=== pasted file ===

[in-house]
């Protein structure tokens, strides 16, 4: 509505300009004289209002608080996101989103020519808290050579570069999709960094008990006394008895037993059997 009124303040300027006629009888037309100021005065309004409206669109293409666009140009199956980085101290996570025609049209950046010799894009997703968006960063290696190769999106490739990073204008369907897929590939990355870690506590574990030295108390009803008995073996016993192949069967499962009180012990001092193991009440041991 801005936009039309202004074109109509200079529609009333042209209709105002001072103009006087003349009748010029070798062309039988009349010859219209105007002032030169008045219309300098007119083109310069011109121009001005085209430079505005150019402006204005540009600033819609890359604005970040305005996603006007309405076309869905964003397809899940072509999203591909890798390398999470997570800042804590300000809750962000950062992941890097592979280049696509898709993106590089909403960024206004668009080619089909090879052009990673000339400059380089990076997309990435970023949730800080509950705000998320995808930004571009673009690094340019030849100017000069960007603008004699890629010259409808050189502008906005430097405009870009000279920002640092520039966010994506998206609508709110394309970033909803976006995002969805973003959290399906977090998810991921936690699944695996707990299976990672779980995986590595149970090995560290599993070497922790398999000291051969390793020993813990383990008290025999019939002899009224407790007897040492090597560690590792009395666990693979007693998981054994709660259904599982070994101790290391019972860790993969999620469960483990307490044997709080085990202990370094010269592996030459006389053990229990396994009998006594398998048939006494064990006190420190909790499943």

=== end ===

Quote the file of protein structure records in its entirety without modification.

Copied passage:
[in-house]
């Protein structure tokens, strides 16, 4: 509505300009004289209002608080996101989103020519808290050579570069999709960094008990006394008895037993059997 009124303040300027006629009888037309100021005065309004409206669109293409666009140009199956980085101290996570025609049209950046010799894009997703968006960063290696190769999106490739990073204008369907897929590939990355870690506590574990030295108390009803008995073996016993192949069967499962009180012990001092193991009440041991 801005936009039309202004074109109509200079529609009333042209209709105002001072103009006087003349009748010029070798062309039988009349010859219209105007002032030169008045219309300098007119083109310069011109121009001005085209430079505005150019402006204005540009600033819609890359604005970040305005996603006007309405076309869905964003397809899940072509999203591909890798390398999470997570800042804590300000809750962000950062992941890097592979280049696509898709993106590089909403960024206004668009080619089909090879052009990673000339400059380089990076997309990435970023949730800080509950705000998320995808930004571009673009690094340019030849100017000069960007603008004699890629010259409808050189502008906005430097405009870009000279920002640092520039966010994506998206609508709110394309970033909803976006995002969805973003959290399906977090998810991921936690699944695996707990299976990672779980995986590595149970090995560290599993070497922790398999000291051969390793020993813990383990008290025999019939002899009224407790007897040492090597560690590792009395666990693979007693998981054994709660259904599982070994101790290391019972860790993969999620469960483990307490044997709080085990202990370094010269592996030459006389053990229990396994009998006594398998048939006494064990006190420190909790499943």